I love his talents. He doesn’t just have a few tracks or a few albums that I love. I love his diversity and range of genres. His ability to continue to shock with his music. This doesn’t mean I have loved everything he has released. I was never keen on Tin Machine and more recently I hated Sue. (I’ve never been a fan of Jazz). But ask me which is my favourite album and I would struggle to answer. I love Hunky Dory. Kooks always makes me laugh. I love Ziggy and always thought Five Years was a genius piece of writing. Young Americans is such a sexy album and Station To Stationis one of my favourite tracks from the album of the same name. I have recently rediscovered and adored, The Man Who Sold The World, especially ‘All the Madmen’ which feels like ‘All the Bowie fans’. A huge thanks in part to Holy Holy for bringing this album back to life to live audiences. It really felt special to be part of it.
It’s not just his talent for music that I love. He is (was? – I’m not ready to put him in the past tense yet – it’s all still too raw) an accomplished actor. Just watch him in Merry Christmas Mr Lawrence or see a clip of his performance of The Elephant Man to know he was Oscar worthy. And everyone’s guilty pleasure is watching Labyrinth as an adult. My personal favourite is Absolute Beginners. Not because of the role he played particularly, but the entire film feels like a cult film and the theme tune of the film by Bowie is an outstanding piece of music that always sends shivers down my spine.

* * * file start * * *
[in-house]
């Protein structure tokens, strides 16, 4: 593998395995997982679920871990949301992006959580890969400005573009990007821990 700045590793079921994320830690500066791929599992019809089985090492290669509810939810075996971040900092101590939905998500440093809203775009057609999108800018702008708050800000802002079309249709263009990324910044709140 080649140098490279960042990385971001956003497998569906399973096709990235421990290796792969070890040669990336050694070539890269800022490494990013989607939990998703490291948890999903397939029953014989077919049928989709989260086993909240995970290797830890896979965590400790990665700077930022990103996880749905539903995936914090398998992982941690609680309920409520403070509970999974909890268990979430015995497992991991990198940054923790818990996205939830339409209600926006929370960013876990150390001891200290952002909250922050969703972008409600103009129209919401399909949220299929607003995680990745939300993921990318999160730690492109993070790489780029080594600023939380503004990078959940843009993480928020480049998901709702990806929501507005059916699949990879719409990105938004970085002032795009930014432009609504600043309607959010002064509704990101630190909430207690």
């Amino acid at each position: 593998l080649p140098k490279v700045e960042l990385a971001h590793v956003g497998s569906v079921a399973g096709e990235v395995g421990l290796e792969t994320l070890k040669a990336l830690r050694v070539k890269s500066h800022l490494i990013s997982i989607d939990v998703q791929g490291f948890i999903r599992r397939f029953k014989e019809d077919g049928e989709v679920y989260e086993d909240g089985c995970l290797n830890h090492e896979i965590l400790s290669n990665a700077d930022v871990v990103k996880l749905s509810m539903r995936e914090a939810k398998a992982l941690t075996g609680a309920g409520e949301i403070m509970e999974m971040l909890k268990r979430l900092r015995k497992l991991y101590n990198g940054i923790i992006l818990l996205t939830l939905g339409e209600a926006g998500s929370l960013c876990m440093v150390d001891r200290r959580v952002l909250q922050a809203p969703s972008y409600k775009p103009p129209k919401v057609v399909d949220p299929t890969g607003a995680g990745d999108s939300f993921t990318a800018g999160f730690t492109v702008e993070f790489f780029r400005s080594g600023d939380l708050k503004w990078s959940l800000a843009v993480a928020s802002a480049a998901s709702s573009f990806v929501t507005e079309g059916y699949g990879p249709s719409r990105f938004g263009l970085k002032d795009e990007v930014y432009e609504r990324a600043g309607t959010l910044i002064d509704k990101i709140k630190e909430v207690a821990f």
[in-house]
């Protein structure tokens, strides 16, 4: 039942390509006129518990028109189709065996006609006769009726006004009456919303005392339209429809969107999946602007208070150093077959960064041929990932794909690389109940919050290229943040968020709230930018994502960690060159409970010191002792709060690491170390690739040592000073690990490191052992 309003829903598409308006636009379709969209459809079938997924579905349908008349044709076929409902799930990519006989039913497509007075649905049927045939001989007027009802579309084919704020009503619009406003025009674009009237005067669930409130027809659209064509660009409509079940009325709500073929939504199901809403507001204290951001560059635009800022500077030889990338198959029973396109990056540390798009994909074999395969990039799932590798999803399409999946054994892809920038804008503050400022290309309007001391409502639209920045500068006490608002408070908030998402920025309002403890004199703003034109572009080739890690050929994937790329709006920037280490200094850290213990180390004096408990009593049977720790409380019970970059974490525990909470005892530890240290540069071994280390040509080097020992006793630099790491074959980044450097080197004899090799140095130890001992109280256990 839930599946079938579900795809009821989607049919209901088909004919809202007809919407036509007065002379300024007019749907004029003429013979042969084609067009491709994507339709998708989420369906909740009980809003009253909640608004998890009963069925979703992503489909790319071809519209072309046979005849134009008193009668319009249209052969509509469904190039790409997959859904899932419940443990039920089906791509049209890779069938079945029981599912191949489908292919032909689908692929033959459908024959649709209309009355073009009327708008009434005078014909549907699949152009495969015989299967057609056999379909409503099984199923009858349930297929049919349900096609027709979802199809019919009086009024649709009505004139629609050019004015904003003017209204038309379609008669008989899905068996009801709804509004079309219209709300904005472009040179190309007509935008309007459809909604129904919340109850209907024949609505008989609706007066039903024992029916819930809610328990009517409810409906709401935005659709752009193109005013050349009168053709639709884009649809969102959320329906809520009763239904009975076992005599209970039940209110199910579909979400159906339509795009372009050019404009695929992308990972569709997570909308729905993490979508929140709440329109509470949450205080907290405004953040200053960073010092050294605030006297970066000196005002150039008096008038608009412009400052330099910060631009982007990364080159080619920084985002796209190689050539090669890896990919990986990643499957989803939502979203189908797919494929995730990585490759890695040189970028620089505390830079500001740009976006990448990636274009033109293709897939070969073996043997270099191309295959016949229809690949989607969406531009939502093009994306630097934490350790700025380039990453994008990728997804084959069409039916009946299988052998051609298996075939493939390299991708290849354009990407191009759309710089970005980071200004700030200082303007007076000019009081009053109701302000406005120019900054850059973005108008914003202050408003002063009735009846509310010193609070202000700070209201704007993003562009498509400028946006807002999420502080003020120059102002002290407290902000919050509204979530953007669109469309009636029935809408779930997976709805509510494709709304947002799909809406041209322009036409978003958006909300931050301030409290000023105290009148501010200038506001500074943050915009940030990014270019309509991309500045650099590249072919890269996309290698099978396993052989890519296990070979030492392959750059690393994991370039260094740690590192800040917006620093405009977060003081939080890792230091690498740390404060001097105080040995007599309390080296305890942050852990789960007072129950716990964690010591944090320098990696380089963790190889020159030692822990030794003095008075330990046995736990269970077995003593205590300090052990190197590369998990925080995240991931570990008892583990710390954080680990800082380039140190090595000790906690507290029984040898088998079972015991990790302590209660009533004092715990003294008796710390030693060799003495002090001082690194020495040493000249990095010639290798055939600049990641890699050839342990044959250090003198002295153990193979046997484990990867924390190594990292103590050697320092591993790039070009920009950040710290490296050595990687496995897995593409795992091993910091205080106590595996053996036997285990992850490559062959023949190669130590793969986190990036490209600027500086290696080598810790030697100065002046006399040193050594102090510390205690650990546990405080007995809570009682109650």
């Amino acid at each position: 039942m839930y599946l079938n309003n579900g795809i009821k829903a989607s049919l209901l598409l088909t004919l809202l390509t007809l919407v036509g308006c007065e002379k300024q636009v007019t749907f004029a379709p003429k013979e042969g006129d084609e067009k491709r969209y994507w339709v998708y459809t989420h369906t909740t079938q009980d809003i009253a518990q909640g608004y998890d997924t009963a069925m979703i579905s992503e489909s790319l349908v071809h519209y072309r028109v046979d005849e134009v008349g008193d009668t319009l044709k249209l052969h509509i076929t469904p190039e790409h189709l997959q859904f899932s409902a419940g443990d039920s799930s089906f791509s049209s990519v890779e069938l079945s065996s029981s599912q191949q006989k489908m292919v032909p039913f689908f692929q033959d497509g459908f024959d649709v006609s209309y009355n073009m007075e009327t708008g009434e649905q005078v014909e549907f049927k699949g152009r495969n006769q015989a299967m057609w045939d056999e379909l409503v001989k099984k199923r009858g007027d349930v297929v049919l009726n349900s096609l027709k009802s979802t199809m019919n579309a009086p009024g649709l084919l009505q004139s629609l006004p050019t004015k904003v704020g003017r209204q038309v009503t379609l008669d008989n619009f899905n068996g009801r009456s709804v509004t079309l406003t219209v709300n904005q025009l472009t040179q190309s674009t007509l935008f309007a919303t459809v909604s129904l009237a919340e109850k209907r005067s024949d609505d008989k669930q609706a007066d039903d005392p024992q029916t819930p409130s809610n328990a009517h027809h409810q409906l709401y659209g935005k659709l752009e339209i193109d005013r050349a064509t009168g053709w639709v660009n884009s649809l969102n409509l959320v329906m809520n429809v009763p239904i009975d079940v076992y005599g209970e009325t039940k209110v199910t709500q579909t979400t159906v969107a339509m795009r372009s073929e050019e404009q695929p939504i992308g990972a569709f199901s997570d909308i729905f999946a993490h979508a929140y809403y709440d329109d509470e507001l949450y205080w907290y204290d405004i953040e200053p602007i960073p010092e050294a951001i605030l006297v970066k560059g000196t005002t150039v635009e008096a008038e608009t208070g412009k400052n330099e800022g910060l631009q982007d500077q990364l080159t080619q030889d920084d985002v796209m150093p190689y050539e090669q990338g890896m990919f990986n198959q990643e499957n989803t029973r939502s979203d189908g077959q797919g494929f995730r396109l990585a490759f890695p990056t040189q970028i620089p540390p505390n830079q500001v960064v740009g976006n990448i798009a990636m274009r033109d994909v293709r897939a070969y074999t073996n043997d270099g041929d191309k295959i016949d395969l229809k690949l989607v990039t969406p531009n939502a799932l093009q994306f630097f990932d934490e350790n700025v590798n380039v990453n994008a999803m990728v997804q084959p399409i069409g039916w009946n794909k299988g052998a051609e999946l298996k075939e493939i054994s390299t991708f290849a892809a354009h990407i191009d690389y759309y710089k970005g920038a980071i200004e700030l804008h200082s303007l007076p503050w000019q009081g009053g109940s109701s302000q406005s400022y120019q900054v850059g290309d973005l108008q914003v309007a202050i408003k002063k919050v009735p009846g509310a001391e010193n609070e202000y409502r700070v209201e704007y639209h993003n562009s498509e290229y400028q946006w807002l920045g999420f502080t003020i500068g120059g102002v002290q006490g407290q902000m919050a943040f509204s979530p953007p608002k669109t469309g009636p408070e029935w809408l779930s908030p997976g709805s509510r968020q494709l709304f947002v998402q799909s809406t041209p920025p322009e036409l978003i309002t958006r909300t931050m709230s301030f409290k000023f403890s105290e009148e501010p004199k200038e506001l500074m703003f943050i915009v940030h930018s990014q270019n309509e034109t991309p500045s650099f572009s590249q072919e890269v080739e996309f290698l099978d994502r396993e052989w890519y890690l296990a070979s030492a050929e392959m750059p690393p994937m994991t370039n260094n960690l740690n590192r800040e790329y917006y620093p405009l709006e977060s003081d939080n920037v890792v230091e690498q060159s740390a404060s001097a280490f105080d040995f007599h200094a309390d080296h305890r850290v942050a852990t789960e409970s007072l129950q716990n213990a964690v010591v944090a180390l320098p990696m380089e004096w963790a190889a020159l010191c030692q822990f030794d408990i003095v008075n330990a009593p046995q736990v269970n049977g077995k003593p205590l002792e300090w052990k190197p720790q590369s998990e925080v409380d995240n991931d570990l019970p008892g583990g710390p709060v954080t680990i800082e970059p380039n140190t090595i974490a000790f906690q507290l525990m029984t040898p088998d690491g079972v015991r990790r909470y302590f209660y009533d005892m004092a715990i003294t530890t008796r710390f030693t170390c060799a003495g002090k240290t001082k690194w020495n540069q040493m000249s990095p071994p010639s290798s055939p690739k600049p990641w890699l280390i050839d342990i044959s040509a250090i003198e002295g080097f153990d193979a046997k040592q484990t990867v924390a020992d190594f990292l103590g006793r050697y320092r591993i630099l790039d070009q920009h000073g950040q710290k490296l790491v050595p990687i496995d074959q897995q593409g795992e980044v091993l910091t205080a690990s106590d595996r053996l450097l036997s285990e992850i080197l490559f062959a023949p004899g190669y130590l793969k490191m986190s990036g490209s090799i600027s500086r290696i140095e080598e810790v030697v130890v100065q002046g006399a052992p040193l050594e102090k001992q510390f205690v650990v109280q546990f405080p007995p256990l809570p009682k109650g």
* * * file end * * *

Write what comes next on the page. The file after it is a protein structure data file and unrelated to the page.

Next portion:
He has a wicked sense of humour which can be seen in his extended video of ‘Jazzin for Blue Jean’ Video where he plays two parts. The end of the video he is arguing with Julien Temple, the director, to say Vic should get the girl instead of ‘Screaming Lord Byron’. Its truly perfect.
I grieve his passing. It is a personal loss. I am as devastated as if it were a member of my own family. But it’s not just my loss. It’s a loss to all his fans all over the world. All those who loved him deeply even if they had never met him. It’s also a loss to all those potential fans who may ‘get’ him now. I hope you do. You don’t know how much you miss without Bowie in your life.
I will give the final word over to Morgan Visconti (Tony Visconti’s son) who said -
"Another day, another adventure!" was the last thing you said to me. I'll always remember that. My hero. Rest in peace, David Bowie.